Terrine Of Game

Terrine of game: 2008 Tenuta di Arcano, Arcanum, Tuscany

Needs more time, but still offering an elegant trove of cherry and plum fruit with scents of honey and lavender.

Roast Turbot With Morecambe Bay Shrimps

Roast Turbot with Shrimps: 2012 Didier Dagueneau Silex, Blanc Fumé de Poully, Loire

Oak aged and the product of rigorous selection, this tastes like no other Sauvignon Blanc on earth. The legacy of the late  Didier Dagueneau lives on in floral, herby, grapefruity harmony. Smoke, mineral, iodine in a silky sleeve and none of the tropical, gooseberry excess of New World Sauvignon. The big hit of the dinner along with Lassègue, below. Majestic stock the Silex in limited stores at £75.

High Peak Lamb Rump And Braised Neck

Lamb Neck & Rump: 2005 Chateau Lassègue, St Emilion Grand Cru Classé

Great value quality St Emilion, from a great vintage, that needs decanting to yield its full pleasures at the moment. Then it is generous with its fruit and spice peeking through ripe tannins.

La Joie IndeedLa Joie indeed. Image: NS

Cheese (Baltic, Yarg and Belton’s Cheshire): 2008 Vérité, La Muse; 2008 Vérité, Le Desir; 2005 Vérité, La Joie, all Sonoma Coast, California

The three Vérité wines each feature a different Bordeaux-style cepage, the Cabernet, Merlot, Cabernet Franc and Peit Verdot sourced from various impressive vineyards from across California before being blended. New World wine made with Old World expertise. All are very intense with the kind of extract favoured by Parker, hence those perfect scores. All need a decade or two to show their best. I’d put a punt on La Joie – a blend of 67 per cent Cabernet Sauvignon with 12 per cent Cabernet Franc, 12 per cent Merlot and the rest Petit Verdot and Malbec. Its bouquet of smoke and licorice is extraordinary, matched by the extraordinary length of its black fruit.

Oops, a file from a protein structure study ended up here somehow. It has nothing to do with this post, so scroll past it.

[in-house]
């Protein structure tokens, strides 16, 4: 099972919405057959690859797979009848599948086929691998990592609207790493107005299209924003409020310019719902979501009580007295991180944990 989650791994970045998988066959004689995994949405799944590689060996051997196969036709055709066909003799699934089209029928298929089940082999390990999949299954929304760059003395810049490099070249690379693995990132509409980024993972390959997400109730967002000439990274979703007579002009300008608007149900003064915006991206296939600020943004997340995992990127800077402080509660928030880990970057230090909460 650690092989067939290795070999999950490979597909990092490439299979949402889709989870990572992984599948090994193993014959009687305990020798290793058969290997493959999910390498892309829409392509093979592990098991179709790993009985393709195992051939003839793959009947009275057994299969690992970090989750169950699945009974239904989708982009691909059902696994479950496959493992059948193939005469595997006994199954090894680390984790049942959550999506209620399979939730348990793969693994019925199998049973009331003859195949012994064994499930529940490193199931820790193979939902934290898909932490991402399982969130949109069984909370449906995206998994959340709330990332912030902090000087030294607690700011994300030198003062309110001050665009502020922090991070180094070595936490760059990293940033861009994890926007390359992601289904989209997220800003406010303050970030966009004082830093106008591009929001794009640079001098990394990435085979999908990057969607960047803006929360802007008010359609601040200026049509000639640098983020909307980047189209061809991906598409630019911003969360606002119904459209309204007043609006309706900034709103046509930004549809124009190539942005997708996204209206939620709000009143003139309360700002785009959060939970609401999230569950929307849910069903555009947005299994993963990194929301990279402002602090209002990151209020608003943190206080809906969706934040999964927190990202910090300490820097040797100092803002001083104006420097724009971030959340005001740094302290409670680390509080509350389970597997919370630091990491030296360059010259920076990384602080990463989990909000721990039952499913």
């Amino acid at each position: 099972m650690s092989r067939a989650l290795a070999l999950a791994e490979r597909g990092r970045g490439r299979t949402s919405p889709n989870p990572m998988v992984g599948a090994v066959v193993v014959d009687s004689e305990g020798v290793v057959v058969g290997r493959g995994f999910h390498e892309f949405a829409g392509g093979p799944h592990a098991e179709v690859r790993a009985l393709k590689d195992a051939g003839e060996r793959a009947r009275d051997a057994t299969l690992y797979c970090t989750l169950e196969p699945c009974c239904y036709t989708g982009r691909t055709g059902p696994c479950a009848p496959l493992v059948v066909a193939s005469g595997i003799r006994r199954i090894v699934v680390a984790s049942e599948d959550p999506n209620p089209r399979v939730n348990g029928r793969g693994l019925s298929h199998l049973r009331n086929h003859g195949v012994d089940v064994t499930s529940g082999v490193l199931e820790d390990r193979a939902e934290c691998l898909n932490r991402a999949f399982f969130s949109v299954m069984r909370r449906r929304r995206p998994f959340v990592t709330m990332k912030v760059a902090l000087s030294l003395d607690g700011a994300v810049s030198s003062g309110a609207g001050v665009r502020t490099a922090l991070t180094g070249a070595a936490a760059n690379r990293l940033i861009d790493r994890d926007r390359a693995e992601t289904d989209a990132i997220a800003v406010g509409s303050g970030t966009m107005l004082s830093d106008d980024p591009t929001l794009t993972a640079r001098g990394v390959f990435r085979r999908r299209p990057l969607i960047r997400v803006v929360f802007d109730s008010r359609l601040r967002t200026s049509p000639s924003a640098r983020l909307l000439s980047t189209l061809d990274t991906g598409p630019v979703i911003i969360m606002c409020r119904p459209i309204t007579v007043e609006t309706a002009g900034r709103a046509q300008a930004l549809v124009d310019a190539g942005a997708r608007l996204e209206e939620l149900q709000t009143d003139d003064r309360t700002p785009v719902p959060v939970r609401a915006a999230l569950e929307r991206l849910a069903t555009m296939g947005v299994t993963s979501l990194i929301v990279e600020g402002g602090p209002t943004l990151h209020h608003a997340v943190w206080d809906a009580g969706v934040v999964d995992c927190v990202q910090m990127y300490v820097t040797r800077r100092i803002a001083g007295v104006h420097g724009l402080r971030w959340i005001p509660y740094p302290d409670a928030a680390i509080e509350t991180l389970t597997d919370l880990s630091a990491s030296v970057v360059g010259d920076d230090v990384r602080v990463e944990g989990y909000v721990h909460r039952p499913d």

Manchester Tart With Chateau D'yquemManchester Tart With Chateau D'Yquem. Image NS

Manchester Tart: Chateau d’Yquem 1976, 1er Cru Classé, Sauternes, Bordeaux

A golden wonder from 80 per cent Semillon, 20 per cent Sauvignon. It smells of dried apricot, and bananas and has a massive, complex, spicy palate. Classic.

Not everyone’s a Robert Parker winner, of course. The former Baltimore lawyer’s verdicts can make or break the reputations of wineries and vintages. In a BBC fly on the wall series a few years back called simply ‘Wine’ I recall some of the finest chateau owners in Bordeaux quaking in their expensive boots while they awaited the scores from Parker’s Wine Advocate bulletin. Only then dare they name their prices for the vintage.

Parker is remarkably perceptive on fine wine but some have railed against his undue global influence, insisting that winemakers desperate for his recommendation tailor their wines to suit his particular palate. I put this to  Pierre Seillan, a Gascon who has built up a formidable reputation – and some impressive air miles – on both sides of the Atlantic.

“Yes, they call it Parkerisation,’’ said Pierre. “It happens, of course, but not with me. I’ve been making wines for nearly 50 years in France and Italy and now California and I always make wines the way I feel they should taste. It’s all about the soil. We are fortunate Mr Parker has become such an admirer. It is on our terms, though."

The proof was in the tasting on a night of Manchester food and drink that was simply Perfect.

Picture gallery by Georgie Glass (unless otherwise accredited). 

The Albert Square Chop House, Memorial Hall, 14 Albert Square, Manchester M2 5PF.

0161 834 1866


George And His Nose For Fine WineGeorge Bergier and his nose for fine wine; below, an honoured guest looks on

Lowry Looks On